This view of the Wetland Observation Deck looks to the northeast. The treated wooden deck easily holds an entire class and includes a wide bench and banister upon which students can sit and take notes.
Continuing the northeast view of Image #14, the basin of the wetland area is apparent. In the foreground is a large area of narrow leaf cattail (Typha angustifolia). Numerous wetland species live in and around this basin. The dam of the old pond is lined with small to medium-sized trees including species such as black locust (Robinia pseudoacacia) and black cherry (Prunus serotina).
Looking back across the wetland area to the southeast, one can see the stand of cattails and the shallow water standing in the bottom of the old pond basin. In the foreground is a wood duck nest box. This box was made as a project for an ecology class. It mimics the holes in old trees which have become rarer as old forests are cut down. The shiny disk on the support pole helps to defeat raccoon and other predators from getting to the eggs and ducklings.
Along the banks of the pond and along the Nature Trail and in the Arboretum are screen-printed brass signs such as this. The artwork was done by students. This sign depicts the black locust (Robinia pseudoacacia) a common tree species along the trail.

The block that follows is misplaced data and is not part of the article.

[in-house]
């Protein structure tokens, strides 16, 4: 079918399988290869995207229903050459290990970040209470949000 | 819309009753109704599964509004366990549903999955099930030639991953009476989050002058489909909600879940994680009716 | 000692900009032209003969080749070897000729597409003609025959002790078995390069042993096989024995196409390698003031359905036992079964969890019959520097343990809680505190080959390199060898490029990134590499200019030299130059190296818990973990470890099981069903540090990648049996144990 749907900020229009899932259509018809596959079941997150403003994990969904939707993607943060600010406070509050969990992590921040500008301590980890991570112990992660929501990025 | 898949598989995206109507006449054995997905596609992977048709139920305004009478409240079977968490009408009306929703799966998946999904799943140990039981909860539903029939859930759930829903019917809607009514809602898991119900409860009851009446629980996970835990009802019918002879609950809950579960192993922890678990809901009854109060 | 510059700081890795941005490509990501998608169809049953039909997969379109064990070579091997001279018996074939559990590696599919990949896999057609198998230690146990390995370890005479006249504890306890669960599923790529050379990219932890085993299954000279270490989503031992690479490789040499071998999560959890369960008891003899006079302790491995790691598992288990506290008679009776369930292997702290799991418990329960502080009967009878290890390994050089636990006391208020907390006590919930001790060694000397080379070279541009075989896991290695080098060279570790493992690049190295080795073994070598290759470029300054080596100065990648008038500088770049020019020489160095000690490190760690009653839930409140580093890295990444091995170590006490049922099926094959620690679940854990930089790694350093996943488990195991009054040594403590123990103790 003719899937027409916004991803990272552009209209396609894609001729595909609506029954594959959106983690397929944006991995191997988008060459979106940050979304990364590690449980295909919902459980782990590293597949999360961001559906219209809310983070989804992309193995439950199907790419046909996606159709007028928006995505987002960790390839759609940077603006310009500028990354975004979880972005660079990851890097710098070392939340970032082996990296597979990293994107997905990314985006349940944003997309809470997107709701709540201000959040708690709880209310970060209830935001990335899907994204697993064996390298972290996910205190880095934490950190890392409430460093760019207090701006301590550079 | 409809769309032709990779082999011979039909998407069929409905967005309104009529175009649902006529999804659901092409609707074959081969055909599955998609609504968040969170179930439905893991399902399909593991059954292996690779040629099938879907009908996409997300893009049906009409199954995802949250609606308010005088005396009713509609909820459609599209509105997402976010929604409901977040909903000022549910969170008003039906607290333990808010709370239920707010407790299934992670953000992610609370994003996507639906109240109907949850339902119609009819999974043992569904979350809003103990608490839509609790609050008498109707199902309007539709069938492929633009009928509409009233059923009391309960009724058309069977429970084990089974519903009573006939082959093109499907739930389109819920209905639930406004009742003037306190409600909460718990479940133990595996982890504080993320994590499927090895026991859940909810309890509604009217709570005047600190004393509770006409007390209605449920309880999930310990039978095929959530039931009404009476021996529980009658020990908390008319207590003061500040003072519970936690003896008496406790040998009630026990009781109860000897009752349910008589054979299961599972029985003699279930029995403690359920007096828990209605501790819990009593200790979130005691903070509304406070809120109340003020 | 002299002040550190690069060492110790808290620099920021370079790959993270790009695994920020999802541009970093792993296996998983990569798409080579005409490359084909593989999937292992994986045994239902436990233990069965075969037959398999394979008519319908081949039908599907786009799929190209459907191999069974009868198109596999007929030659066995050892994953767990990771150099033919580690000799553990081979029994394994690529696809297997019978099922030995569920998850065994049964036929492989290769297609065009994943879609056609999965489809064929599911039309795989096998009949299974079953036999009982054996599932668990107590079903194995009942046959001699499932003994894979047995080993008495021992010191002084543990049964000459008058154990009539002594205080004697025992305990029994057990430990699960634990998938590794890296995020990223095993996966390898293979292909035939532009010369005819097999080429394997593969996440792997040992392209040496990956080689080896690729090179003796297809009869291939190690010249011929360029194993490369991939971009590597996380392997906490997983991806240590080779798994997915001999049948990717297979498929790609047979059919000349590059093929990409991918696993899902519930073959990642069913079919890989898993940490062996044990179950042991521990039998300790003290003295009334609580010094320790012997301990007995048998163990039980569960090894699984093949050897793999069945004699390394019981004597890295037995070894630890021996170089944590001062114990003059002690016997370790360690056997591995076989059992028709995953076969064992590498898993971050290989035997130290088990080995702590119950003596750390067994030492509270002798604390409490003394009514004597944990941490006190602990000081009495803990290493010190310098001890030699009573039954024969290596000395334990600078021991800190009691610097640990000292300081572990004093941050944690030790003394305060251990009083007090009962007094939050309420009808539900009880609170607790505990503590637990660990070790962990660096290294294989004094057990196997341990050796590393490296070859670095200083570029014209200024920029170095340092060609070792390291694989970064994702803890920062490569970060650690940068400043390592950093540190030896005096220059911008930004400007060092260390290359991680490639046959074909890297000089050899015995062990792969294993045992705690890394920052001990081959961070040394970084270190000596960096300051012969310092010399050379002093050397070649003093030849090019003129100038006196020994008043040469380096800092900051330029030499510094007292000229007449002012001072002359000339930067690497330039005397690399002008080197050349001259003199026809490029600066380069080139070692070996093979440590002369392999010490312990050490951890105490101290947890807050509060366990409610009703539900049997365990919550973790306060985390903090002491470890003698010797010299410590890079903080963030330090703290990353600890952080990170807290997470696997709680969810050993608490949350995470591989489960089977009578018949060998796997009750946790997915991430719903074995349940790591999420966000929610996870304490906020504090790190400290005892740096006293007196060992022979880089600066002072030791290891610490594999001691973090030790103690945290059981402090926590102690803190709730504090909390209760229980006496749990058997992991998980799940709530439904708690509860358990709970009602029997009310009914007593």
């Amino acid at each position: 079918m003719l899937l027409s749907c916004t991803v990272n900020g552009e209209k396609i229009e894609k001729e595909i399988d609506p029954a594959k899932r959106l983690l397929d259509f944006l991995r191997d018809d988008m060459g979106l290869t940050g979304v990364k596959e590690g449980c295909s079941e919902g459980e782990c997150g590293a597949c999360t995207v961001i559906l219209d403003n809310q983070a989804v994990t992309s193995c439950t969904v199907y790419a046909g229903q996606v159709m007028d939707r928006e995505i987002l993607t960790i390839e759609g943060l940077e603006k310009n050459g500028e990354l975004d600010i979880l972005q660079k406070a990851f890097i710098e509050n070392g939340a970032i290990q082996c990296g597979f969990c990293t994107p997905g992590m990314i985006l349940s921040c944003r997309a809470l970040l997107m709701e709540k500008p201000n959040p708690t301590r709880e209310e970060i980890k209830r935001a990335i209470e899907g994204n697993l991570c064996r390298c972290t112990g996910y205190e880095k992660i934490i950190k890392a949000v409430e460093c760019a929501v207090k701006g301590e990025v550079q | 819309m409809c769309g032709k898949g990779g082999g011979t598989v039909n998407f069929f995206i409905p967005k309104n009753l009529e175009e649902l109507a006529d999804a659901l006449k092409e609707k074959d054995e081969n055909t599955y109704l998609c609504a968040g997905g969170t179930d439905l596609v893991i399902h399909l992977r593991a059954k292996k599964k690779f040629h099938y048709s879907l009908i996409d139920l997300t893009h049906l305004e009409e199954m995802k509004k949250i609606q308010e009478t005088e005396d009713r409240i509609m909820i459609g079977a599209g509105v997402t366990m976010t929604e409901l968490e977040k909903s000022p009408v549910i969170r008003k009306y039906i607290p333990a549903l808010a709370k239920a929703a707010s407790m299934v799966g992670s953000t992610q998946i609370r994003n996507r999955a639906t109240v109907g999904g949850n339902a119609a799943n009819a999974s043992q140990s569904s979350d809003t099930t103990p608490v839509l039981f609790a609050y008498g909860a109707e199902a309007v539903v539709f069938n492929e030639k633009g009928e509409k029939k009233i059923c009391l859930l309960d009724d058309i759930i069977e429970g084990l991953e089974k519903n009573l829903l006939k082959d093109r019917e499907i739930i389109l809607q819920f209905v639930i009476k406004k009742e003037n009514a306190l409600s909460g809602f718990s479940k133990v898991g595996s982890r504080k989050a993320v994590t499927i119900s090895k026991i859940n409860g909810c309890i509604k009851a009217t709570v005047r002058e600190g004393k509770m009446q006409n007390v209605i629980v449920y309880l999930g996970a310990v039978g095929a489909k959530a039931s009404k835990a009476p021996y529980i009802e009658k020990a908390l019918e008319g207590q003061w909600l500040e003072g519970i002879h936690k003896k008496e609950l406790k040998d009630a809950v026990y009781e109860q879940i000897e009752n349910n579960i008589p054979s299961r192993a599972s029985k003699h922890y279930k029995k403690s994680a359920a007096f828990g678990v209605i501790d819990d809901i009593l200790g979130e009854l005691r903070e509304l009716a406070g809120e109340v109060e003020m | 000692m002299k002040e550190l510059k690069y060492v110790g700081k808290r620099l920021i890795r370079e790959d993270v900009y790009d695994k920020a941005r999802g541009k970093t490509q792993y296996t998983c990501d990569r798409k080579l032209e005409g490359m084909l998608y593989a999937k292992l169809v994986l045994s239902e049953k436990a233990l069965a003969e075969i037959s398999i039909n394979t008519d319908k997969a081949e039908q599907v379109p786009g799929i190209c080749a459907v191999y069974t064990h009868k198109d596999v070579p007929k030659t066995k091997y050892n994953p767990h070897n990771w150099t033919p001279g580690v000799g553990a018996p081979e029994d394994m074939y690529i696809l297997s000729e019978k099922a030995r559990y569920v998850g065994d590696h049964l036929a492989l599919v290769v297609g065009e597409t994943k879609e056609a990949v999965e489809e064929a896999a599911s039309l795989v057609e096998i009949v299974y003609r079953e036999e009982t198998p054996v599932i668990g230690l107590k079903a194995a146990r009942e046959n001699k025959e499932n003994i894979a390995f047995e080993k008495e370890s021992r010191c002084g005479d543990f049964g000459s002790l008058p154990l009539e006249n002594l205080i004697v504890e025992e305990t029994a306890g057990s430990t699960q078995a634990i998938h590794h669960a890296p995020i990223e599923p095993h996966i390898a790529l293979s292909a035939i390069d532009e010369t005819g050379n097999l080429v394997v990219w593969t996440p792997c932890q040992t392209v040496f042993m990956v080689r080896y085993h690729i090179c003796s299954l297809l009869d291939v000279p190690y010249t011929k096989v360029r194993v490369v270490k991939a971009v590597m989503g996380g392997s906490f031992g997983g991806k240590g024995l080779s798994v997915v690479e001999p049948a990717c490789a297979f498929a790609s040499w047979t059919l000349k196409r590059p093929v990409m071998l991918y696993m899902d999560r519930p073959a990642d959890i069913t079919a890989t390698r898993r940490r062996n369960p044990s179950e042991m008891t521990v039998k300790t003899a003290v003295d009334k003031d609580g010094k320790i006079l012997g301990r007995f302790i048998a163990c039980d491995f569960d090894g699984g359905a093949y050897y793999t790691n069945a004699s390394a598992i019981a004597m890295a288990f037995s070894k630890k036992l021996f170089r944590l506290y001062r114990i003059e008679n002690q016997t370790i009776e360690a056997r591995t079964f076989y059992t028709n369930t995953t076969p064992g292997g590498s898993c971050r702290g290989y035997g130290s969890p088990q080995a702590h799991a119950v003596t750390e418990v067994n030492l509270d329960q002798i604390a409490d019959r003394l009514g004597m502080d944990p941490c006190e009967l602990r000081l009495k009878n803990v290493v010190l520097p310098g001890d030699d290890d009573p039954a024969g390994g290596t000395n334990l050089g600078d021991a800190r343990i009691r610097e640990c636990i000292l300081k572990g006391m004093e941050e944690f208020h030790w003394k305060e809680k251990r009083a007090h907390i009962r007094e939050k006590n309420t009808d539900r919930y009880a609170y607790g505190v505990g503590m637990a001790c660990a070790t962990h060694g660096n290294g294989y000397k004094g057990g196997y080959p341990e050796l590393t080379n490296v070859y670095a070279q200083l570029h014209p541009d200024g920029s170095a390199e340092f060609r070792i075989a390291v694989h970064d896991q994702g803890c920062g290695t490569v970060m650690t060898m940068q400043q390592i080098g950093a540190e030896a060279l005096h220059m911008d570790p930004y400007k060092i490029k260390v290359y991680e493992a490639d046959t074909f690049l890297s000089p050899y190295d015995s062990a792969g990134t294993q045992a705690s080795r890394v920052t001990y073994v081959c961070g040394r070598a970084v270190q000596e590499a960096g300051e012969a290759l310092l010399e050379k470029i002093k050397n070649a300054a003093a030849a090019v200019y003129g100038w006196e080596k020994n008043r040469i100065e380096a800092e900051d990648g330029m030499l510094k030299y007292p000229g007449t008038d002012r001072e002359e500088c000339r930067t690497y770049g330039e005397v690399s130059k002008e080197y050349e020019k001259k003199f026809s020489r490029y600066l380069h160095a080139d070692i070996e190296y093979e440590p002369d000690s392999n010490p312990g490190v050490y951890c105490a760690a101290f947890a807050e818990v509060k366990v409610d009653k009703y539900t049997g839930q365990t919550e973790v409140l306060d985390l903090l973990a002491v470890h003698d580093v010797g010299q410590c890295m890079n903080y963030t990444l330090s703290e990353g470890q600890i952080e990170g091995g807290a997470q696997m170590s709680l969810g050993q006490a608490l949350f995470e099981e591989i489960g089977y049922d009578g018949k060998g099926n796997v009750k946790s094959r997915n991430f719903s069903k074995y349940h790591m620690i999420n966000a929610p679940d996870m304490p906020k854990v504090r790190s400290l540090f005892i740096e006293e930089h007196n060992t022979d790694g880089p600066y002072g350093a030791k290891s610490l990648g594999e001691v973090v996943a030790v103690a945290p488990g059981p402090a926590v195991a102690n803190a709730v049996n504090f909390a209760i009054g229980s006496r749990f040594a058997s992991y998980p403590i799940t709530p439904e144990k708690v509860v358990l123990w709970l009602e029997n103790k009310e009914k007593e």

East of the wetland area and along a slough which bisects the college property lies a small drainage stream. This small deck accesses that stream and its environs. This may also be a "jumping-off" place for future trail expansion.
This is a more complete view of the wetland area, in this image, looking almost south. The deck, cattails, and surrounding trees are visible. Growing behind and near the deck is a common wetland indicator tree, the red maple (Acer rubrum). You can notice the leaves in this autumn image are starting to color up a bit. The red maple has some of the prettiest red leaves of any northeast Ohio trees.
On the northeast corner of the second farm pond is a small clump of another species of cattail, the broadleaf (Typha latifolia). These plants came in here after dredging created a shallow shelf-like wetland near the edge of the pond. The lateness of the season is obvious by virtue of the ripe seed heads which are in the process of dispersing their seeds on fluffy parachutes.
In this image, looking southward, one can see another aspect of the log farmhouse. The algae-filled, leaf covered first pond is also visible. Lines through the pond were probably made by animals such as muskrats or waterfowl. This pond is directly spring fed and there is both the remnants of a springhouse a the extreme right of the photo and several other springs which feed this small body of water. It stays open during all but the coldest of winters and is conversely very cool during the hottest of the summers. We have often placed soft drinks in the flow of the springhouse to keep them cold in the summer.